I'm sorry we never solved the mystery of Mickey Mouse's dog, Pluto. He's half Mickey's size. Is Mickey a giant mouse? Or is Pluto no bigger than a thimble? Goofy--Mickey's next-door neighbor--is also a dog but walks on two legs. Does Pluto never look over the fence and cry: "Hey, I got a dog house. Look what that dog has! You're my pet now, cheese-breath."

Please, no sobbing, Sparky. There's no key to turn me off. Did I mention I've been blogging for a month? See proof at

Eight years ago, my late, great accountant asked how long I planned to write a column.

"Until they beg me to stop," I joked. "The Sun's been very good to me." Arthur Gelgoot, guru to so many media idiots, let a gentle smile flicker about his cozy Bay St. office. "You can stop any time, you know."

I nodded. He meant financially. I thought emotionally.

Years later, I had a conversation with somebody at the Sun I suspected might be my boss. A freelance writer, I never really knew who was my boss. Nobody ever talked to me about yesterday's column. Nobody asked what was in tomorrow's. They left me alone. AND paid me. Holy crap. Unique.

"Hey, when the day comes, just say the word," I assured one of the editors. "I won't go away mad. I'll just go away."

"Like hell you will," he laughed. "Everybody goes away mad." Wrong, dude. Page Six died screaming. But not me.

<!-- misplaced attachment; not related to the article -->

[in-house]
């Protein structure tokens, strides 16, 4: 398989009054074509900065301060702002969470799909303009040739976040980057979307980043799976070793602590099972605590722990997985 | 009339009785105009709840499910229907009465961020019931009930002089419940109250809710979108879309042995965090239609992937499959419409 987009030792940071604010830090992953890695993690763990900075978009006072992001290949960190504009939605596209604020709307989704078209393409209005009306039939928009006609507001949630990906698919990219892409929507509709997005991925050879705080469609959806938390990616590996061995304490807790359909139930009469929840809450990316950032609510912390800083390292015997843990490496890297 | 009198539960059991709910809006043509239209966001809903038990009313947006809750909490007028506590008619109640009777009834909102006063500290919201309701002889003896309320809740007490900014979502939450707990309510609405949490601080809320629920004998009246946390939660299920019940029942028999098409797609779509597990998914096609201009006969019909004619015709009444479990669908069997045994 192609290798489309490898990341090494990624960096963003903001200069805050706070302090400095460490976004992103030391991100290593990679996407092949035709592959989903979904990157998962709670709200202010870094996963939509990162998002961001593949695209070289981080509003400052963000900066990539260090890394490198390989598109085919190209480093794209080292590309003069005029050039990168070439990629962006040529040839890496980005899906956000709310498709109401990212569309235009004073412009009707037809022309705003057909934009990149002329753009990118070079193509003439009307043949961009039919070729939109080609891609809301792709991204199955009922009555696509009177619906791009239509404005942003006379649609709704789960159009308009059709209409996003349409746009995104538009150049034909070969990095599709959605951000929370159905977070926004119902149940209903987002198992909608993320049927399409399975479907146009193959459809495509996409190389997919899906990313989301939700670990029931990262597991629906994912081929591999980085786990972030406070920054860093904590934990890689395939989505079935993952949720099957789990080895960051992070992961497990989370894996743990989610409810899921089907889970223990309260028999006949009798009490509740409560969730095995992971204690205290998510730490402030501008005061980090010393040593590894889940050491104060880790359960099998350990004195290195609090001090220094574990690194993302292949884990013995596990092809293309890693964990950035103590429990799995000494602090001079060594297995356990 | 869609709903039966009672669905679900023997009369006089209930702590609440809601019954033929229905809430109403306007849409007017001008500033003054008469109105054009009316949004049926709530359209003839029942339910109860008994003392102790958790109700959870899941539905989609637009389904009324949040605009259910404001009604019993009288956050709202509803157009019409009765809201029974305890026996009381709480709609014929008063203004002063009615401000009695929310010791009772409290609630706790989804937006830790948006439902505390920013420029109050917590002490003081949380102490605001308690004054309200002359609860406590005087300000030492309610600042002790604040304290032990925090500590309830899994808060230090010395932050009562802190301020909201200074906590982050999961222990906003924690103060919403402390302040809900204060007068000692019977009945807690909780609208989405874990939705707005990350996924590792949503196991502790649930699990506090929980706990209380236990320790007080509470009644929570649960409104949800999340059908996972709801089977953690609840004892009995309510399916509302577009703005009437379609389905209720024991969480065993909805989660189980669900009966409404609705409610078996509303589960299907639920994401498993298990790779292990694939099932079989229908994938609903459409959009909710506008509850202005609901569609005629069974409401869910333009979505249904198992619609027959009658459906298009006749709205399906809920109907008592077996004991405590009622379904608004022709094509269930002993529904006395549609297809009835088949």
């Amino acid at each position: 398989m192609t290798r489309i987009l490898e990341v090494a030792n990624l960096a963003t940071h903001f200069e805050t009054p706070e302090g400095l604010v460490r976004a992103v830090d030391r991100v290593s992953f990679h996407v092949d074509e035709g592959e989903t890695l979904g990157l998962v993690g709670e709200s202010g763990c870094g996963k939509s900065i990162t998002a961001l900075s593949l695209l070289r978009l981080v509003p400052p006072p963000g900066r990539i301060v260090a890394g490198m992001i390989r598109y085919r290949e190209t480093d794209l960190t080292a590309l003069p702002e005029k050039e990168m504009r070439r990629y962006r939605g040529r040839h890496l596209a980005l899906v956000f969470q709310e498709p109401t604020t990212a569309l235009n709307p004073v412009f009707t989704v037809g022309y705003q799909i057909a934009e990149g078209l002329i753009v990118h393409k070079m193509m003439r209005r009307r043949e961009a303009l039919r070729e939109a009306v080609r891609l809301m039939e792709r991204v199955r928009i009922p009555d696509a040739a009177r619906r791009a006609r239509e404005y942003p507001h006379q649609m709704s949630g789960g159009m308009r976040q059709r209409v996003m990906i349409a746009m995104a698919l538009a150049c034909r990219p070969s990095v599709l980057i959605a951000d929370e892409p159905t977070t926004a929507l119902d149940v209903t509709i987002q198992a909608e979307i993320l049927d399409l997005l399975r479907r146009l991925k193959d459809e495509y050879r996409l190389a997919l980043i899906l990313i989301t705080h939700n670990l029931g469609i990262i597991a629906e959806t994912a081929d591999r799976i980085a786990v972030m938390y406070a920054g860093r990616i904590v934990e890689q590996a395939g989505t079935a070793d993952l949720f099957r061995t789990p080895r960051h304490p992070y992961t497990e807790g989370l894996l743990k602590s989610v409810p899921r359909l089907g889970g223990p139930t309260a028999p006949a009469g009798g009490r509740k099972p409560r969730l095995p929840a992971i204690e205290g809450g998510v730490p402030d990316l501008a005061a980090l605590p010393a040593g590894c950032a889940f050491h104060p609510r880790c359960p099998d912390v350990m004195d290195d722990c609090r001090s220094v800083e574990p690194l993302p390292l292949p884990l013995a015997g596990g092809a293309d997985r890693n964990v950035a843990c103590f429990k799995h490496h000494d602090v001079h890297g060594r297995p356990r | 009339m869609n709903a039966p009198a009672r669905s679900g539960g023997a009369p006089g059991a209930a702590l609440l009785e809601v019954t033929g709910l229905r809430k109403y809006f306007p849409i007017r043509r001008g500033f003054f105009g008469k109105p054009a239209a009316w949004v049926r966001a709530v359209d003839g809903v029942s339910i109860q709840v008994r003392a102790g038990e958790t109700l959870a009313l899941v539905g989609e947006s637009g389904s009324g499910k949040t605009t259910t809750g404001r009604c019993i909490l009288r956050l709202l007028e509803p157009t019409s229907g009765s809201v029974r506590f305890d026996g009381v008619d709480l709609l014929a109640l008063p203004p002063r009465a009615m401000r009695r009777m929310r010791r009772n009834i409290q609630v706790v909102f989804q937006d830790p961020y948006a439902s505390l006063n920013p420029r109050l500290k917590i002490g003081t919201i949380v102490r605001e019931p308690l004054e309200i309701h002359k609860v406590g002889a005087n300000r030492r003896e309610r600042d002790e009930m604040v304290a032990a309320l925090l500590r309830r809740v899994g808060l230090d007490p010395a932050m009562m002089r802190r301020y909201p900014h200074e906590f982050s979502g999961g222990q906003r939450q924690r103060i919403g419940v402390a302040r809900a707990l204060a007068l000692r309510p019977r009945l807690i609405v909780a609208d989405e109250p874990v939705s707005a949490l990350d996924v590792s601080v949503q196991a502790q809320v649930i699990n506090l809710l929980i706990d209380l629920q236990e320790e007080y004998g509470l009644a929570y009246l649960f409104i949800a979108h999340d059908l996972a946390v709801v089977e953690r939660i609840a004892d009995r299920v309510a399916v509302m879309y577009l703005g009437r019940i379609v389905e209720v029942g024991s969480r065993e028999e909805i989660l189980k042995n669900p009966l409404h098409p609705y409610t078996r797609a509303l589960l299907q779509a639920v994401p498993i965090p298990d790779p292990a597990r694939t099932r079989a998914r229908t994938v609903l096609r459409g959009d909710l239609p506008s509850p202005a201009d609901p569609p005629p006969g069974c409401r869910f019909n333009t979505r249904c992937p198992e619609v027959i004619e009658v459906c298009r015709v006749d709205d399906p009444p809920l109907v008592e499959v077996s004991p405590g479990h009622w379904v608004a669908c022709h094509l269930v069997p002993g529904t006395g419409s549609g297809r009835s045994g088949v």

Exit laughing. Y'all have a great life. Thanks for the ride, gang.

Beer? dunf

Dunf's e-mail:


Tom Williams said...

When you retire, there will no longer be any reason to read The Sun.
I hope you continue your unique take on things here.
Perhaps now you can tell the truth as to how Quebecorpse made The Sun "The Little Paper That Couldn't"
Good luck Dunf

MouseMeat said...

Hi Fuzzy.

Well, you know by now that 'it' made it.

If it was not consensual, I blame your position on Karla. Your stand on the matter does not serve to sell newspapers. And I was happy to see it. :-)

Keep blogging. I have you book-marked.


Ottawa Watch said...

I'll always remember the day you tossed the computer across the newsroom floor, back in the summer of '80. Did they make you pay for that machine? I was sitting a couple of desks away and I couldn't believe you did it, but the damned system kept crashing on deadlie, killing our stories.

Mark Bourrie

Peter Yourkevich said...

Well Dunf, you'll be missed my many Sun readers. I know that my weekends will be lesser without your always enjoyable column. I'll miss your stories about your dog and your personal take on current issues.

The 'original staffers' are fewer with you gone and the Sun will be poorer with you gone.

I am bookmarking your blog and will expect you to keep all of us readers up-to-date (at least occasionally) here on your life and adventures in the Ontario wilds.